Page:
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Since the fall of 2013, the one year anniversary of Hurricane Sandy, the Jersey Shore Chapter of the Surfrider Foundation has made it a priority to aid in repairing the coastal dune structures on New Jersey’s coast. The purpose of these dune grass planting events is to use ecologically sound tactics to protect coastal towns from future storms. Once the dune systems mature, the plants themselves and their extensive root systems trap and hold sand creating a natural barrier to major storms and flood. They also create natural habitat for many species of wild and native flora and fauna, adding to the beautiful landscape for which the Jersey Shore is known! In fact, dunes with mature root systems have proven to grow in size rather than shrink during large coastal storms, which says a lot about how we should manage our coast. Maybe we should nudge mother nature in the right direction rather than try to fight its natural processes with heavy machinery and overthought.

This is in contrast to some of the tactics taken by local and federal authorities that oftentimes use temporary solutions (such as armoring or beach replenishment), which can be harmful to fishing habitats & surf spots, as well as beachgoers (because metal seawalls and revetment walls often exacerbate wave erosion of sand at their base and create excessively steep and dangerous drop-offs to the beach). The worst part? These tactics are extremely expensive. We are talking about projects funded by the federal and, to a lesser extent, state tax dollars adding up to $1 billion over the past 30 years in NJ. This is compared to the measly $5,000 or so that a local non-profit of surfers and beachgoers spent to start the natural process of dune augmentation in Bradley Beach. Dunes that will require relatively little maintenance over time, but with significant long-term impact.

So far, the Jersey Shore Chapter of the Surfrider Foundation has planted approximately 85,000 dune grass plants throughout Monmouth and Ocean Counties in towns such as Lavallette, Seaside Park, Sea Girt, Spring Lake, Asbury Park, and Bradley Beach. That’s a lot of plants and a lot of volunteers! We strategically choose which towns we hold our dune grass plantings based upon their practices of  fair beach access for all visitors, which many towns on the Jersey Shore currently do not offer. The towns we choose must also be willing to actually have these dune systems in place, which, believe it or not, many towns at the Jersey Shore have chosen to forgo. This is because certain towns feel that dunes obstruct the views for their oceanfront homeowners, although many people find them to be a beautiful feature of the beachscape. These are some of the same towns that were devastated by Hurricane Sandy, where many of its beachfront homeowners received federal grants to rebuild in the same place, albeit slightly higher.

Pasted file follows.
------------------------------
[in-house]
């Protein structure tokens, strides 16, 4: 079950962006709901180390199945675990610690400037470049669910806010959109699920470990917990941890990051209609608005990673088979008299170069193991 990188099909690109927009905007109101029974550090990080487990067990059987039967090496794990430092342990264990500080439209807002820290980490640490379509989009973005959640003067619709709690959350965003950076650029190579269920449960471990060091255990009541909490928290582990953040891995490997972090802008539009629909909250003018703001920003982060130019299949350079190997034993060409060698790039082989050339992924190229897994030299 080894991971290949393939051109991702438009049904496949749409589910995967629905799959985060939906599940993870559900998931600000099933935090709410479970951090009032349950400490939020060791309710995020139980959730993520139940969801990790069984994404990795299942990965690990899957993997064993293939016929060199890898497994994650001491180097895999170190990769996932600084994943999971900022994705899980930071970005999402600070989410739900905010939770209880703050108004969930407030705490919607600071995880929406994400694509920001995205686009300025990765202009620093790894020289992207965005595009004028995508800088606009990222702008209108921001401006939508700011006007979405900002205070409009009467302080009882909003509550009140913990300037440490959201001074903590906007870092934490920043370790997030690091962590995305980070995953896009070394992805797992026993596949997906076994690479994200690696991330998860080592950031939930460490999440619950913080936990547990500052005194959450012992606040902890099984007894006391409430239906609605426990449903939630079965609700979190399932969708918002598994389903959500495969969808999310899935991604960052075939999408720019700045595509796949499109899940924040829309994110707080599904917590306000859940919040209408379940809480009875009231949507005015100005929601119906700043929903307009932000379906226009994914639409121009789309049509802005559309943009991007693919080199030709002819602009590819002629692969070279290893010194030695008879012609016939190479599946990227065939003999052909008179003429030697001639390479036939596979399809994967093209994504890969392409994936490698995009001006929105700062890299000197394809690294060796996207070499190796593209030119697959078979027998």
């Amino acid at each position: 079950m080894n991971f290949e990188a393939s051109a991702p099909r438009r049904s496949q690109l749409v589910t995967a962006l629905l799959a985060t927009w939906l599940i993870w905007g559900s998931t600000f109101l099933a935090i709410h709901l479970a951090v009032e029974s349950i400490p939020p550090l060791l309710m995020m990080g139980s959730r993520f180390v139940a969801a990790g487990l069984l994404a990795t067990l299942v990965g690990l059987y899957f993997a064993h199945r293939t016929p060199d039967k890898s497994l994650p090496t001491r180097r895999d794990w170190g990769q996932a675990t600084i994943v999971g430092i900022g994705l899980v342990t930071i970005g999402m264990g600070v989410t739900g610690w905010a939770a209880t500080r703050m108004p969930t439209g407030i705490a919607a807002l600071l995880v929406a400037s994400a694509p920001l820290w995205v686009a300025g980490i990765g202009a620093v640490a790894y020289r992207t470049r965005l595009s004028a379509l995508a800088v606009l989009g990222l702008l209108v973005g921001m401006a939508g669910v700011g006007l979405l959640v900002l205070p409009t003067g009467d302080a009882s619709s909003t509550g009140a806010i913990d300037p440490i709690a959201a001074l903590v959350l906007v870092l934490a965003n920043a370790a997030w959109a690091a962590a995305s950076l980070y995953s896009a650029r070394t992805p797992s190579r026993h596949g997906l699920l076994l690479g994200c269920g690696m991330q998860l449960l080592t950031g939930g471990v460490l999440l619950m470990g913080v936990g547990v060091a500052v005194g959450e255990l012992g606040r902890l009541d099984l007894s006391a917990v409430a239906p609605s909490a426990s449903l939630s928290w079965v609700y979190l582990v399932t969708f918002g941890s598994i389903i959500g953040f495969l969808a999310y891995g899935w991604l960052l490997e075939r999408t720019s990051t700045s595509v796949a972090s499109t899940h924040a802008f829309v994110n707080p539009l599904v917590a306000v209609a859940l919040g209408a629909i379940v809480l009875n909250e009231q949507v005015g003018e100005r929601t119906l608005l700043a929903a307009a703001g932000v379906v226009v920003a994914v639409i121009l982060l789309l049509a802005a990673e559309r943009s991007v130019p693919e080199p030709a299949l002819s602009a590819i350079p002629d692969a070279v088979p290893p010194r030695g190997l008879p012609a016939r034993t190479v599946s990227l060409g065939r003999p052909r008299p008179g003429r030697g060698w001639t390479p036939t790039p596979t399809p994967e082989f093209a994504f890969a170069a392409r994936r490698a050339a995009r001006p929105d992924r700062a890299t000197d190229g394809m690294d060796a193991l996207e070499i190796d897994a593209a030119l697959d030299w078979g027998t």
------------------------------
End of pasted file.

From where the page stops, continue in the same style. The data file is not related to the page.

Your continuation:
Last spring, the Jersey Shore Chapter of the Surfrider Foundation purchased 15,000 dune grass plants to aid the Bradley Beach community in reconstructing their beachfront dune system. With the help of hundreds of volunteers from both our chapter and the American Littoral Society, the plants were planted atop bare sand and recycled christmas trees for the entire length of Bradley Beach. Since then, the dune system has been steadily growing.

On January 28, 2017, the Chapter and ALS held another dune grass planting where volunteers planted an extra 10,000 dune grass plugs purchased by the Chapter. With signs of the dune system becoming more mature, the Chapter also purchased 80 secondary successional plants, including Seaside Goldenrod and Panicum grass, to be added to the leeward side of the dune system. A recent Nor’easter added a foot of sand to these dunes so they were ready for some additional plants indicative of a mature dune.

Incredibly, 135 volunteers came out to plant the Bradley Beach dunes on a cool, breezy January morning. Kids, grandparents, and everyone in between came out for their belief that their coast deserves a conscientious, scientific, and ecologically-sensitive response to sea level rise and beach erosion.

The end goal of these dune exercises are to provide proof of concept for shore towns, allowing citizens and elected officials alike to observe another approach to planning for coastal resiliency. Towns should be looking at the actions taking place in Bradley Beach and empowering themselves and their fellow citizens to take action into their own hands to protect their communities.

So, become a member of Surfrider, become engaged, volunteer, and do whatever needs to be done to help protect the coast that you love. It is the will of the people, and surfers, that drives positive change.

-Bill Williams, Co-Chair of the Surfrider Foundation Jersey Shore Chapter